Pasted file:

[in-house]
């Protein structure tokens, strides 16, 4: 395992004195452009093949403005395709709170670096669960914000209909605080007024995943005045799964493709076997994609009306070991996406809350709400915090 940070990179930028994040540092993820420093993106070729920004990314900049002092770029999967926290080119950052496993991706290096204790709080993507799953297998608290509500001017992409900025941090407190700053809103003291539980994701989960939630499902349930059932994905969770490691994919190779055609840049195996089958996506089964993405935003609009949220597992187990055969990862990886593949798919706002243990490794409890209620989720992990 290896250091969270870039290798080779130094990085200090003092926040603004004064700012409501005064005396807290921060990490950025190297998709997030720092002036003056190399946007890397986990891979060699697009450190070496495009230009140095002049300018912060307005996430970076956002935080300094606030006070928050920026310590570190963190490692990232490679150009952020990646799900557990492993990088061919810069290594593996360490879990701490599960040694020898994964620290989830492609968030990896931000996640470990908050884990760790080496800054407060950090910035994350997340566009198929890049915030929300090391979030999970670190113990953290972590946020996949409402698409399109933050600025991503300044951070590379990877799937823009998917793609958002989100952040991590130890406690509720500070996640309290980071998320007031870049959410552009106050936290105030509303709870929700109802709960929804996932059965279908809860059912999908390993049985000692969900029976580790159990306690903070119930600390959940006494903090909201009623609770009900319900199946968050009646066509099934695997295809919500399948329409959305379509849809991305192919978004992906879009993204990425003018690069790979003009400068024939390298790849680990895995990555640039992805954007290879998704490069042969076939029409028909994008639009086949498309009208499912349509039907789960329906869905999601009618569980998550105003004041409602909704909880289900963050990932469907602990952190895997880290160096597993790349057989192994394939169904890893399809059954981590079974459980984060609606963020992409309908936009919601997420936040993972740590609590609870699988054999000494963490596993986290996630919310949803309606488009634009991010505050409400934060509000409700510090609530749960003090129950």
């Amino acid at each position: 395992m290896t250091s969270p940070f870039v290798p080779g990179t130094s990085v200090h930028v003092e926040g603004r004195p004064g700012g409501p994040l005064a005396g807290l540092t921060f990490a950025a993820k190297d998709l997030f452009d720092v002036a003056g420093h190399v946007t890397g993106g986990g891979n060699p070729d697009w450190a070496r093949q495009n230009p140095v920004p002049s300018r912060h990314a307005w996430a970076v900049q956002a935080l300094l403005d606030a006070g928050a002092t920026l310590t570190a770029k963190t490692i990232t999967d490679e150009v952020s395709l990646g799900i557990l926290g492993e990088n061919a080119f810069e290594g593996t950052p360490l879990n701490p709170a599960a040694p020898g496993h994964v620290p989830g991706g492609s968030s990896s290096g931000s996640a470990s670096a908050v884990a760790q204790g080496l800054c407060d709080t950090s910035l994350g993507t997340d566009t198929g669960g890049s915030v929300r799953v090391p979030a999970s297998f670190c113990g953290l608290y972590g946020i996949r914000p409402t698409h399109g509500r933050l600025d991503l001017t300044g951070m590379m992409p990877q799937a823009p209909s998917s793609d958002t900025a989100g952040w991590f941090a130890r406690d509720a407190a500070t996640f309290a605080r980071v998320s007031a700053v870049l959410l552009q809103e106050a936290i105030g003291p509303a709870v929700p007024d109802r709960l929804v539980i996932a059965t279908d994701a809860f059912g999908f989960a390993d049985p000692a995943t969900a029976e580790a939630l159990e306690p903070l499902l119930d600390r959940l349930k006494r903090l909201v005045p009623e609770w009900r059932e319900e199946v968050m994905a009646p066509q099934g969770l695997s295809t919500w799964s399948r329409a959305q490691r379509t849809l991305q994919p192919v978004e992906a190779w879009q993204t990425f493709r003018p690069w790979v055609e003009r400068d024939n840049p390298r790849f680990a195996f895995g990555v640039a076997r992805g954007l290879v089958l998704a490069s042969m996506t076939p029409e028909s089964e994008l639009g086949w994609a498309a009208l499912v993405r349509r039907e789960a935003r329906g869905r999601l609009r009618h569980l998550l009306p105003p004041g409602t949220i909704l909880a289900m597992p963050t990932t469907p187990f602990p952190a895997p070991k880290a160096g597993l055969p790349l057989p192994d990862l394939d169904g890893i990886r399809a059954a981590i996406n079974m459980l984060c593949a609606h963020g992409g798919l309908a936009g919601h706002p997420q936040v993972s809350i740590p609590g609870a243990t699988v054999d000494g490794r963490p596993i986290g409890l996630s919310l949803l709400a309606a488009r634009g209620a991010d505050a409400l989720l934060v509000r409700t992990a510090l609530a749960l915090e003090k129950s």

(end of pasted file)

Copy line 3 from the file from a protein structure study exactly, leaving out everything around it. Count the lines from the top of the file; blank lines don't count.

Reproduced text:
């Amino acid at each position: 395992m290896t250091s969270p940070f870039v290798p080779g990179t130094s990085v200090h930028v003092e926040g603004r004195p004064g700012g409501p994040l005064a005396g807290l540092t921060f990490a950025a993820k190297d998709l997030f452009d720092v002036a003056g420093h190399v946007t890397g993106g986990g891979n060699p070729d697009w450190a070496r093949q495009n230009p140095v920004p002049s300018r912060h990314a307005w996430a970076v900049q956002a935080l300094l403005d606030a006070g928050a002092t920026l310590t570190a770029k963190t490692i990232t999967d490679e150009v952020s395709l990646g799900i557990l926290g492993e990088n061919a080119f810069e290594g593996t950052p360490l879990n701490p709170a599960a040694p020898g496993h994964v620290p989830g991706g492609s968030s990896s290096g931000s996640a470990s670096a908050v884990a760790q204790g080496l800054c407060d709080t950090s910035l994350g993507t997340d566009t198929g669960g890049s915030v929300r799953v090391p979030a999970s297998f670190c113990g953290l608290y972590g946020i996949r914000p409402t698409h399109g509500r933050l600025d991503l001017t300044g951070m590379m992409p990877q799937a823009p209909s998917s793609d958002t900025a989100g952040w991590f941090a130890r406690d509720a407190a500070t996640f309290a605080r980071v998320s007031a700053v870049l959410l552009q809103e106050a936290i105030g003291p509303a709870v929700p007024d109802r709960l929804v539980i996932a059965t279908d994701a809860f059912g999908f989960a390993d049985p000692a995943t969900a029976e580790a939630l159990e306690p903070l499902l119930d600390r959940l349930k006494r903090l909201v005045p009623e609770w009900r059932e319900e199946v968050m994905a009646p066509q099934g969770l695997s295809t919500w799964s399948r329409a959305q490691r379509t849809l991305q994919p192919v978004e992906a190779w879009q993204t990425f493709r003018p690069w790979v055609e003009r400068d024939n840049p390298r790849f680990a195996f895995g990555v640039a076997r992805g954007l290879v089958l998704a490069s042969m996506t076939p029409e028909s089964e994008l639009g086949w994609a498309a009208l499912v993405r349509r039907e789960a935003r329906g869905r999601l609009r009618h569980l998550l009306p105003p004041g409602t949220i909704l909880a289900m597992p963050t990932t469907p187990f602990p952190a895997p070991k880290a160096g597993l055969p790349l057989p192994d990862l394939d169904g890893i990886r399809a059954a981590i996406n079974m459980l984060c593949a609606h963020g992409g798919l309908a936009g919601h706002p997420q936040v993972s809350i740590p609590g609870a243990t699988v054999d000494g490794r963490p596993i986290g409890l996630s919310l949803l709400a309606a488009r634009g209620a991010d505050a409400l989720l934060v509000r409700t992990a510090l609530a749960l915090e003090k129950s």